Let’s say you’re in a position where you have no access to food for a few weeks, but then the situation suddenly changes. Unfortunately, diving right into old eating habits after entering starvation mode can result in death. Emily T. Troscianko, a writer for Psychology Today who previously dealt with anorexia, explains what happens during “refeeding syndrome.” Basically, when you start to eat after a long period of starvation, your levels of electrolytes plummet. Having too little phosphate in the blood can cause delirium, muscle weakness, or even cardiac arrest when food is reintroduced.

Luckily, doctors know the best way to combat refeeding syndrome. Many people who enter the hospital after not eating for an extended length of time are given phosphorus supplements and fed higher volumes of food very gradually. Avoiding foods high in sugar can also help.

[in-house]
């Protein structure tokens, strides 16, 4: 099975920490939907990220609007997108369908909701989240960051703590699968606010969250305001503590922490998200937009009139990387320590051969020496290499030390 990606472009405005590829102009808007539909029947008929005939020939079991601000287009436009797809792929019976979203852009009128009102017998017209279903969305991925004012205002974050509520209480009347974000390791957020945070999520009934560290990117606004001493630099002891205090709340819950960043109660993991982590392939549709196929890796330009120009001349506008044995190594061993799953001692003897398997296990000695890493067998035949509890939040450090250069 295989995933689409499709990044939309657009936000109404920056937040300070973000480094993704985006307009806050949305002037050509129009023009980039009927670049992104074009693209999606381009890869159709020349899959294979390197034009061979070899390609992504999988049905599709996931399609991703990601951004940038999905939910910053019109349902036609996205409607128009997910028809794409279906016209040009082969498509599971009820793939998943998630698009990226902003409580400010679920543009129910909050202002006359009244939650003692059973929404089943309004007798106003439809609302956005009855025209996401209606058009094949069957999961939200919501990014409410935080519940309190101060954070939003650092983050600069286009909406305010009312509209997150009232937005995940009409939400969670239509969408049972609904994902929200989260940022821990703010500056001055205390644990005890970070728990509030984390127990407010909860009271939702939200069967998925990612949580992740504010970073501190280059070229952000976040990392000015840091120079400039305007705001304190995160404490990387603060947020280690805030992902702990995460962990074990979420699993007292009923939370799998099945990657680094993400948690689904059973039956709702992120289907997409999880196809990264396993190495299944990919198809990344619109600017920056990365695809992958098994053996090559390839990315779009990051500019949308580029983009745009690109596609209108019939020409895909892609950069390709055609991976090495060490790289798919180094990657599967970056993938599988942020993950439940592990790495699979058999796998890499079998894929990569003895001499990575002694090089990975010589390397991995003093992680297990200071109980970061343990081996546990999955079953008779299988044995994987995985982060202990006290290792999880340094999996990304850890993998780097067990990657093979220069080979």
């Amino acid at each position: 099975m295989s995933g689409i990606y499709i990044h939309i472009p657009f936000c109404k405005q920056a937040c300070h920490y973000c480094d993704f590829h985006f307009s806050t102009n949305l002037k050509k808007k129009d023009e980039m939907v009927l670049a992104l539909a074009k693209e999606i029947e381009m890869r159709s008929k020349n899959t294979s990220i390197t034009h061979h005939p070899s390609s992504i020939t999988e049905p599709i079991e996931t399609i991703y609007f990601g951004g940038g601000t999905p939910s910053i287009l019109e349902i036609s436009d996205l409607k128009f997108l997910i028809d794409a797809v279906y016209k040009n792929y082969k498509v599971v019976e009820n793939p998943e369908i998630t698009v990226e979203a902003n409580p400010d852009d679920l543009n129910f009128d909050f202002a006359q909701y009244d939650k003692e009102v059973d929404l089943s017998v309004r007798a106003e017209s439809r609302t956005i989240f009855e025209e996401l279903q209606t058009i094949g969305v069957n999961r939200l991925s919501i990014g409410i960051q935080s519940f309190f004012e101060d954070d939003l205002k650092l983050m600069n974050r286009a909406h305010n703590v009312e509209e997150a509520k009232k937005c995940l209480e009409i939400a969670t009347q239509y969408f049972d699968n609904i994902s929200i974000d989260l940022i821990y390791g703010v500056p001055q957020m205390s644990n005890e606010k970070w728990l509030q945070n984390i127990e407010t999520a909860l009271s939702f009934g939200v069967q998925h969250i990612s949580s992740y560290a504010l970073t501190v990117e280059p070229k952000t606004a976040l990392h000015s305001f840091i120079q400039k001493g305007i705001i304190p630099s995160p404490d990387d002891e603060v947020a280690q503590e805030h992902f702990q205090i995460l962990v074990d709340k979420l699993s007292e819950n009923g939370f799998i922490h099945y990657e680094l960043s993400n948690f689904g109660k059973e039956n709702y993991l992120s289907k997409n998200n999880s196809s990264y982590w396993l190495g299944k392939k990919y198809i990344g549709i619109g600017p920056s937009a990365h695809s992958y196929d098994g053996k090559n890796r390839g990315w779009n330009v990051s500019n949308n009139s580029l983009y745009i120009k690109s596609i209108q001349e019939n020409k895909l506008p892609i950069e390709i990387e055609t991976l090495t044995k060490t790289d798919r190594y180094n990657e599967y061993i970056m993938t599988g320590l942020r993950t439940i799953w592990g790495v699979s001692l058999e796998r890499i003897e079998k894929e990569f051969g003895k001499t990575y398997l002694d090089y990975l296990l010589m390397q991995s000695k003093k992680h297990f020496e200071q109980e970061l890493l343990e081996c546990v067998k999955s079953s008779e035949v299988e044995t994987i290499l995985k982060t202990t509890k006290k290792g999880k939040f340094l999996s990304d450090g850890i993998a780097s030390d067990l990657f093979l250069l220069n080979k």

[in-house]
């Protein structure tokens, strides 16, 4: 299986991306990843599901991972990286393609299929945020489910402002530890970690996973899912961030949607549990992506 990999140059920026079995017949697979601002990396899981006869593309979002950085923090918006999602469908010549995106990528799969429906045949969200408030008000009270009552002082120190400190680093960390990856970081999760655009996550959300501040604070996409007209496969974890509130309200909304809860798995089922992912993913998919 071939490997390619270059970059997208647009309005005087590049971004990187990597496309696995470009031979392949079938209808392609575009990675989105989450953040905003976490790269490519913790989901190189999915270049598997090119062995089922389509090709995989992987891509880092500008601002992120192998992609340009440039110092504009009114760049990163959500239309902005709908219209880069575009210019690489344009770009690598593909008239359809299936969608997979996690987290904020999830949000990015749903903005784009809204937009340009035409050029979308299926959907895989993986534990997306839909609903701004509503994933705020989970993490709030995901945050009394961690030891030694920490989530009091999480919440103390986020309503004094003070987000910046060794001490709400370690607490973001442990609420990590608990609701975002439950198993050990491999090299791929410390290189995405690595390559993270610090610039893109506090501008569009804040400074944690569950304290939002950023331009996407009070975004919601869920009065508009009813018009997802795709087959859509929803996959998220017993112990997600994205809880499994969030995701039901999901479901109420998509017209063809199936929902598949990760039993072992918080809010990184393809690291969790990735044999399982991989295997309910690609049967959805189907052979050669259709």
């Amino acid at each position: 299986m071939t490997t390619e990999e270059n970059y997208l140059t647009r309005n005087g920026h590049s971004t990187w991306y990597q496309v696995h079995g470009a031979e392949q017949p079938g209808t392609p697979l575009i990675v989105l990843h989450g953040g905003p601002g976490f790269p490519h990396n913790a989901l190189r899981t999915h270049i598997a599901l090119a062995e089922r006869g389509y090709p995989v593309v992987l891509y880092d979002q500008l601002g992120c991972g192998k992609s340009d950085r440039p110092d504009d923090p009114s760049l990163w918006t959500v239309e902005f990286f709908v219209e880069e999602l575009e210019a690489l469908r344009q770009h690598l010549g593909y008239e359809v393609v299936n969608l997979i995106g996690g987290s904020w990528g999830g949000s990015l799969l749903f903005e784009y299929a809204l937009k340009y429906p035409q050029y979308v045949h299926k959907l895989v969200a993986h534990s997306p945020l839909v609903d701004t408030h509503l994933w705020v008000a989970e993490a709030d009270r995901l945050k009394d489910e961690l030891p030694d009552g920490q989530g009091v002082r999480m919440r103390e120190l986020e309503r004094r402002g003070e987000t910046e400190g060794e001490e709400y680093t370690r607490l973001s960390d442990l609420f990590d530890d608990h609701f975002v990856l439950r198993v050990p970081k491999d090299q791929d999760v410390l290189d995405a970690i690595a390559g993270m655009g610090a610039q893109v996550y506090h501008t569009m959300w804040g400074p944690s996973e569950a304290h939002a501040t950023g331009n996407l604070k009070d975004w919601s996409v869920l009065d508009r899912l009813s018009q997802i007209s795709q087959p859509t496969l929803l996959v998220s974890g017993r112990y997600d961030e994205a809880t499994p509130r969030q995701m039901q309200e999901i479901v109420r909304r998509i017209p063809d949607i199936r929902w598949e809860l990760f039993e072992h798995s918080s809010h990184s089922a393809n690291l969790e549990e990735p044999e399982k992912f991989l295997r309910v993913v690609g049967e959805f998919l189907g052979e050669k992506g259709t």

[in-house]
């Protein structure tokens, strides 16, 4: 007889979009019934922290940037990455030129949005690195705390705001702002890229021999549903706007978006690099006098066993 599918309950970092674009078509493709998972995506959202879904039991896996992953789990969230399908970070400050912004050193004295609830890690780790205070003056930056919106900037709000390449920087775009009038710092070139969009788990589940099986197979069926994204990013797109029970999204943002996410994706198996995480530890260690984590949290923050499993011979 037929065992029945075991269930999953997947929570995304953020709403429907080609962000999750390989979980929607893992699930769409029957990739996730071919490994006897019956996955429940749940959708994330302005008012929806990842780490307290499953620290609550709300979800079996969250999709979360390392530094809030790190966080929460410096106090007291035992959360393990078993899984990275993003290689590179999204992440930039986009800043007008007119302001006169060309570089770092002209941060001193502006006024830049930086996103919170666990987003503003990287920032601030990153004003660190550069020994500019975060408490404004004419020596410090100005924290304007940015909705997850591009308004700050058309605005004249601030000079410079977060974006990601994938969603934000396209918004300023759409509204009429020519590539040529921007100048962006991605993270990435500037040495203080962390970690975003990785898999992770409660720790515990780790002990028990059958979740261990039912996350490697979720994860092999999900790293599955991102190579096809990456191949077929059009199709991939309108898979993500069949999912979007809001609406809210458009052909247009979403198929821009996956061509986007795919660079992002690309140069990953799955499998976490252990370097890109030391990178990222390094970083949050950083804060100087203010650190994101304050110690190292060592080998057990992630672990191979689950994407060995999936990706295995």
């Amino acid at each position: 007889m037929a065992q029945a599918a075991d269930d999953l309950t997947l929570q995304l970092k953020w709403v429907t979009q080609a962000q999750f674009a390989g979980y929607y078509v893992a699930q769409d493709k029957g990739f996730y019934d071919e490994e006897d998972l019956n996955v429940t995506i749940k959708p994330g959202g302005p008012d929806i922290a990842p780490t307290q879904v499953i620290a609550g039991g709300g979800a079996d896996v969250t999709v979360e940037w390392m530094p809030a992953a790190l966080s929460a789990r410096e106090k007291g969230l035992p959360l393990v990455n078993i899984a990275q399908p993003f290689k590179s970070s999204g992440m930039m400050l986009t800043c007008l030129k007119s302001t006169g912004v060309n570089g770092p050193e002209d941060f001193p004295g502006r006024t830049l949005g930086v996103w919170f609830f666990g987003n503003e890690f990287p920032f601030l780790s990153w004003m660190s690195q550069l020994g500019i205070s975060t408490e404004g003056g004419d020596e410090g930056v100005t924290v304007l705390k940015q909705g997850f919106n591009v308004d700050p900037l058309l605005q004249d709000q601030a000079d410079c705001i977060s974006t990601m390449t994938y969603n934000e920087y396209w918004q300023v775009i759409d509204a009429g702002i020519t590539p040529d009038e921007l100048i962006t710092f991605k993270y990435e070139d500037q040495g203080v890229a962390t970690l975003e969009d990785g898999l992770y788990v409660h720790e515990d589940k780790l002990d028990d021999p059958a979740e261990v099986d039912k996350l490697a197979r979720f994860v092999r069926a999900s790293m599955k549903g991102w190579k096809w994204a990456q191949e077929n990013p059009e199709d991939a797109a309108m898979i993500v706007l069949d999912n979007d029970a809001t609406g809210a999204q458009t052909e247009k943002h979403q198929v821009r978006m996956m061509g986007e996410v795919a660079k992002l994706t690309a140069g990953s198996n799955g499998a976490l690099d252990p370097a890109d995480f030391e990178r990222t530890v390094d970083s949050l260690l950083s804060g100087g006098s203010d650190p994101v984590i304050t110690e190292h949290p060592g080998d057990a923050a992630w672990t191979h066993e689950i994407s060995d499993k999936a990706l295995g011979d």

Starvation on a global scale

A teenager sitting on the floor of her bathroom looking at the scale

Millions deal with eating disorders in the U.S. | iStock.com/Highwaystarz-Photography

You’re probably lucky enough to live in a country where starvation isn’t super prevalent. But globally, it’s still a huge concern. World Hunger Education Service reports wars in Yemen, Nigeria, and Sudan as well as droughts in East Africa have caused huge agricultural issues, resulting in millions starving. Back in 2011, Somalia’s famine killed 260,000 people. And many people living in war-torn areas are dependent on emergency aid for their next meal, which certainly isn’t enough.

The U.S. doesn’t face these same issues, but another battle ensues — eating disorders. U.S. News and World Report says there are about 10 million Americans who have potentially life-threatening eating disorders. Scarily enough, these conditions are one of the leading killers of young women. Remember: Whether you’re dealing with one of these disorders yourself or you know someone who is, you can always reach out to the NEDA Helpline for support.